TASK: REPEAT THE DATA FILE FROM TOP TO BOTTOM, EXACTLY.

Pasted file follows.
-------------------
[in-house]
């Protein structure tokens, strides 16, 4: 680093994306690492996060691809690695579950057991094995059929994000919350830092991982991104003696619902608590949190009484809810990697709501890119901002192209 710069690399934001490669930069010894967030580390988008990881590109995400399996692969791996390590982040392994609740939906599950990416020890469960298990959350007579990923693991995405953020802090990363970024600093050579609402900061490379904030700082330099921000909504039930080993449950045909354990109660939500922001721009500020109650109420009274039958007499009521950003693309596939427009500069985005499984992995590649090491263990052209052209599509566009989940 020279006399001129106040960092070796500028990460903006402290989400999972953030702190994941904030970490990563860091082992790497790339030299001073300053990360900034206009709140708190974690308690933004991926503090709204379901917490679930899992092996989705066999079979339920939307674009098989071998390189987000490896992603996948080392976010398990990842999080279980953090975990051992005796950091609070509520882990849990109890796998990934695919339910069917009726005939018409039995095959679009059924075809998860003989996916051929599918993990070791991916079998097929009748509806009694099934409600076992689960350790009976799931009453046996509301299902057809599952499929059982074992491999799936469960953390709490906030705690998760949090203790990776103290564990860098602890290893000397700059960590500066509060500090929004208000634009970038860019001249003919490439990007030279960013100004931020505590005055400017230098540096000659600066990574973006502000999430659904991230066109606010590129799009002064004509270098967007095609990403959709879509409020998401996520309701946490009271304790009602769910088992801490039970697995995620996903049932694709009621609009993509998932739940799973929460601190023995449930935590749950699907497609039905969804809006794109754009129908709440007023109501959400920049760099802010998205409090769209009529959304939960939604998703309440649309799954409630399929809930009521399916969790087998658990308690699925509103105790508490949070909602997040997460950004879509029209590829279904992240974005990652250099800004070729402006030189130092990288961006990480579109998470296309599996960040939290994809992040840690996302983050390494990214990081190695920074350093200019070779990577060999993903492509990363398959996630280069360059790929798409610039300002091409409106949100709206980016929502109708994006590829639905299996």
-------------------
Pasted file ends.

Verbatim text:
[in-house]
């Protein structure tokens, strides 16, 4: 680093994306690492996060691809690695579950057991094995059929994000919350830092991982991104003696619902608590949190009484809810990697709501890119901002192209 710069690399934001490669930069010894967030580390988008990881590109995400399996692969791996390590982040392994609740939906599950990416020890469960298990959350007579990923693991995405953020802090990363970024600093050579609402900061490379904030700082330099921000909504039930080993449950045909354990109660939500922001721009500020109650109420009274039958007499009521950003693309596939427009500069985005499984992995590649090491263990052209052209599509566009989940 020279006399001129106040960092070796500028990460903006402290989400999972953030702190994941904030970490990563860091082992790497790339030299001073300053990360900034206009709140708190974690308690933004991926503090709204379901917490679930899992092996989705066999079979339920939307674009098989071998390189987000490896992603996948080392976010398990990842999080279980953090975990051992005796950091609070509520882990849990109890796998990934695919339910069917009726005939018409039995095959679009059924075809998860003989996916051929599918993990070791991916079998097929009748509806009694099934409600076992689960350790009976799931009453046996509301299902057809599952499929059982074992491999799936469960953390709490906030705690998760949090203790990776103290564990860098602890290893000397700059960590500066509060500090929004208000634009970038860019001249003919490439990007030279960013100004931020505590005055400017230098540096000659600066990574973006502000999430659904991230066109606010590129799009002064004509270098967007095609990403959709879509409020998401996520309701946490009271304790009602769910088992801490039970697995995620996903049932694709009621609009993509998932739940799973929460601190023995449930935590749950699907497609039905969804809006794109754009129908709440007023109501959400920049760099802010998205409090769209009529959304939960939604998703309440649309799954409630399929809930009521399916969790087998658990308690699925509103105790508490949070909602997040997460950004879509029209590829279904992240974005990652250099800004070729402006030189130092990288961006990480579109998470296309599996960040939290994809992040840690996302983050390494990214990081190695920074350093200019070779990577060999993903492509990363398959996630280069360059790929798409610039300002091409409106949100709206980016929502109708994006590829639905299996």